Artwork is found in a Tashtyk burial tomb chamber
26.08.2021

Archaeologists from TSU and the State Hermitage Museum found an image of a hooved animal on the upper side of a plaque on the floor of the tomb chamber. This expedition to an Oglakhty burial mound is being conducted under the Presidential grant “The Heritage of the Oglakhty Range Through Time and Space”.

“Tashtyk tombs do not usually have any artwork, and so this image of a goat or a deer is a huge rarity and we were lucky to find it,” explained Svetlana Pankova, keeper of the Oglakhty collection of the State Hermitage Museum.

Previously, only individual objects with drawings on them were found in Tashtyk graves: wooden buckles, tattoos on the skin of the buried, and a bone pin with two goats.

This carving will help researchers recognize among the rock art of the same era the ones that belong to the early Tashtyk culture (1st-4th centuries AD).

“Moreover, this image introduces us to all the other famous images ‘in Tashtyk style’ that we previously encountered only in later burials (mass graves for 200 people),” Svetlana Pankova commented.

Later Tashtyk plaquettes (thin wooden pieces with carvings on both sides) have unique, dynamic images carved on them. Both sides feature images of battles, hunting, and running animals.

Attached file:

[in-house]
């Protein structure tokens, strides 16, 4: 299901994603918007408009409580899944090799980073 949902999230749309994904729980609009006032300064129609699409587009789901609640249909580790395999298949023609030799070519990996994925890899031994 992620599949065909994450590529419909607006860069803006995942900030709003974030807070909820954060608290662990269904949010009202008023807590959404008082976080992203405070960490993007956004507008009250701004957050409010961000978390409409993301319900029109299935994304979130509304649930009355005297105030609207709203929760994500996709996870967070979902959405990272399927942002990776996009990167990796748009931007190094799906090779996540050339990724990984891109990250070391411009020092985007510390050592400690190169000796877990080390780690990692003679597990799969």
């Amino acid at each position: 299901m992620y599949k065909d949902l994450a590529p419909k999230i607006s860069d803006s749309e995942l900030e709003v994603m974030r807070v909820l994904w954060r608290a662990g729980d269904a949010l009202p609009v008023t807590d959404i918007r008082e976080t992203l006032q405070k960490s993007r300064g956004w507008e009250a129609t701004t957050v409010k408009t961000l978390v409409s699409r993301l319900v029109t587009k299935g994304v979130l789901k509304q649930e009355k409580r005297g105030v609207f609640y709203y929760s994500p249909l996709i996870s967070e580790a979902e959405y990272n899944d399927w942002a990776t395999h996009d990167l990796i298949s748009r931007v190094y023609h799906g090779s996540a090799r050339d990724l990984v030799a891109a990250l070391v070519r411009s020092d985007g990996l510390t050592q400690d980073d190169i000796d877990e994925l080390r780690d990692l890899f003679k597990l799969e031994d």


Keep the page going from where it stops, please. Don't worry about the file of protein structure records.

“This carving is close to Tashtyk style, because here you can see not only a goat but also the arrow hitting it. It is not only an animal; it is an action happening to it, it is a narrative scene. Of course, this one find will not answer all of our questions, but, as I said before, it’s a major piece of luck,” Svetlana Pankova noted.


Tashtyk Culture is a south Siberian archaeological culture of the Iron Age (1st-7th centuries AD). While being a descendant of the Tagar (part of the wider Scythian cultures), it fundamentally differs by many new traditions.
There are two types of Tashtyk burial rites. The first is burial mounds with mummified human remains and human-sized burial dolls with cremated human bones inside of them. Later (5th-7th centuries), there are locations with up to 200 people buried in one place.